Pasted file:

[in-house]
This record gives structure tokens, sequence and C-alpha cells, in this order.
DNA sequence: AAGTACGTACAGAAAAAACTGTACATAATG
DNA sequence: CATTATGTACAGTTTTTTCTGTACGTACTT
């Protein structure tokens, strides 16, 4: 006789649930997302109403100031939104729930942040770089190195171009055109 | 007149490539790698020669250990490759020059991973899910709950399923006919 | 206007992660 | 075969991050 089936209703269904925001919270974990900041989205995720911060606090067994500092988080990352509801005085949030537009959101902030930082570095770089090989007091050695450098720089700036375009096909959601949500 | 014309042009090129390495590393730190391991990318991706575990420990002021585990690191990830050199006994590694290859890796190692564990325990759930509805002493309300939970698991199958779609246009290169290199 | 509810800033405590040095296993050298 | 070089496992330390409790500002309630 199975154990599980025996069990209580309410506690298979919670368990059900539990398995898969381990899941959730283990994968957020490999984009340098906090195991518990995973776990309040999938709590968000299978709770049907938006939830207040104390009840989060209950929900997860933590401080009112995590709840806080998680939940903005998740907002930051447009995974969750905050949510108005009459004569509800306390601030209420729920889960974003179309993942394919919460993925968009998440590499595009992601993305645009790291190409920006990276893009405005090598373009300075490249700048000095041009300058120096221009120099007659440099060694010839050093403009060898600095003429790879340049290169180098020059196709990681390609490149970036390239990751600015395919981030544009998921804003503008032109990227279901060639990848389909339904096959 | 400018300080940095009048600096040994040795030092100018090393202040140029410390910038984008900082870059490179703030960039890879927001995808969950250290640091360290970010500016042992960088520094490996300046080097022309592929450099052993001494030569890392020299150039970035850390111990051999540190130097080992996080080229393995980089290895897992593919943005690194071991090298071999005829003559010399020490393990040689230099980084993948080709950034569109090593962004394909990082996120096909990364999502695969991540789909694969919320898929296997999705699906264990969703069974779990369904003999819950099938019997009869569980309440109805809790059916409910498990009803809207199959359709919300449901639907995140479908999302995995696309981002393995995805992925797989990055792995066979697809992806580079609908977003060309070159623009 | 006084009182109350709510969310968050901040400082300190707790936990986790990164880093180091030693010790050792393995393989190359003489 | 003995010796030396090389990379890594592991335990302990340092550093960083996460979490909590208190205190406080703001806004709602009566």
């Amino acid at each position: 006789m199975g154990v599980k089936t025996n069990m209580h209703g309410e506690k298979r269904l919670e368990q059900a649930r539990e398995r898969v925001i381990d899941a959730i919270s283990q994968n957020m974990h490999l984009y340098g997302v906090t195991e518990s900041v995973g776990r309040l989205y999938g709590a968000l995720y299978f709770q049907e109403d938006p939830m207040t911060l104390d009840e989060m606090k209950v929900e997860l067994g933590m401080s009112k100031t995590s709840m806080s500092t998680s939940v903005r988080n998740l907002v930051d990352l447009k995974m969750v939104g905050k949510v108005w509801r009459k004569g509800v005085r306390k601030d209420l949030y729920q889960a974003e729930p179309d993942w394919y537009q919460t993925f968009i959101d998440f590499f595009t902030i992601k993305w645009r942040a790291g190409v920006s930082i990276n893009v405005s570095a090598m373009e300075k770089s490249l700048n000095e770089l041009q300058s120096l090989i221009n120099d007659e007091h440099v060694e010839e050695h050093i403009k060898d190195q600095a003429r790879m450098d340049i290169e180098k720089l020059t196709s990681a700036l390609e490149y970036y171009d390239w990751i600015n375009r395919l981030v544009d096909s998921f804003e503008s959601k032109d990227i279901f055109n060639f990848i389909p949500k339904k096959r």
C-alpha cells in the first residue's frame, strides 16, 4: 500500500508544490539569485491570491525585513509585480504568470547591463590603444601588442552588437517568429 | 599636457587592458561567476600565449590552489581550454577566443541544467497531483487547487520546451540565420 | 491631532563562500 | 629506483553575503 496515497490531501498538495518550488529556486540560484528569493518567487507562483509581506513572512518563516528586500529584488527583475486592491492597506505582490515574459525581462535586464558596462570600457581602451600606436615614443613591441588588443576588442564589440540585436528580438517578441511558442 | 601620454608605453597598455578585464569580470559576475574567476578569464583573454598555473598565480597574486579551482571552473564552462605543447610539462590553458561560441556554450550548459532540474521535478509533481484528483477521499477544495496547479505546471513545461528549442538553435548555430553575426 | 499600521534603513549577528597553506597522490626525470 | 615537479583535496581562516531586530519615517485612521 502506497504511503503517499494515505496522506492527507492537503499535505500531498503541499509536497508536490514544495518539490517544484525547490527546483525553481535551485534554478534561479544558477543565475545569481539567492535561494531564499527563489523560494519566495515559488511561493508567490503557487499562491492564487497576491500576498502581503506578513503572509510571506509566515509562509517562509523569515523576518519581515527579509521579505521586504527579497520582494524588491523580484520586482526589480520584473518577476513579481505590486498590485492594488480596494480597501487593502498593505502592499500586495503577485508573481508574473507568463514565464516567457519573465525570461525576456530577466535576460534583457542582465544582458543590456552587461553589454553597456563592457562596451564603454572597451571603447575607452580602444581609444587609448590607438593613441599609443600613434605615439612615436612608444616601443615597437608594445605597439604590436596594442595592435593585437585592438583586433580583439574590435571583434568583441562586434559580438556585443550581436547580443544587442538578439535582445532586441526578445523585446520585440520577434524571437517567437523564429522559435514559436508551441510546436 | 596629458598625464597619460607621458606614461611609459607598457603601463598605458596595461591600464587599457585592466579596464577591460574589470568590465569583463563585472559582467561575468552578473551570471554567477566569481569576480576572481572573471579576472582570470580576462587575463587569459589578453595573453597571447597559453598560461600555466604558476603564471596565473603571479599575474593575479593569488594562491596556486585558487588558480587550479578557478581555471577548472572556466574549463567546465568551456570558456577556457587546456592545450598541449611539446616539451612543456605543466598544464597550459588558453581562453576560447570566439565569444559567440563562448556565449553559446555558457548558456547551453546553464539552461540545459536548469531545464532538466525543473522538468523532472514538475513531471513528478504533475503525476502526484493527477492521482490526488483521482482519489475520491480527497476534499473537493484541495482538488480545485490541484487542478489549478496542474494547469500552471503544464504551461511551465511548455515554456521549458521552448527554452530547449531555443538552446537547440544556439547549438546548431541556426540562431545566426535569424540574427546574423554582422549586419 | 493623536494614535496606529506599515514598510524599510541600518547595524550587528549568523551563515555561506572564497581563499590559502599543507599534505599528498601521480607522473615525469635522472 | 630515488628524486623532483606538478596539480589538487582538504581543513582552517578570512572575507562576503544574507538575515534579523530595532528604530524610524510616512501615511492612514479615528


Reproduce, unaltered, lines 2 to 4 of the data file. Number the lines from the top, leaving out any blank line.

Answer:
This record gives structure tokens, sequence and C-alpha cells, in this order.
DNA sequence: AAGTACGTACAGAAAAAACTGTACATAATG
DNA sequence: CATTATGTACAGTTTTTTCTGTACGTACTT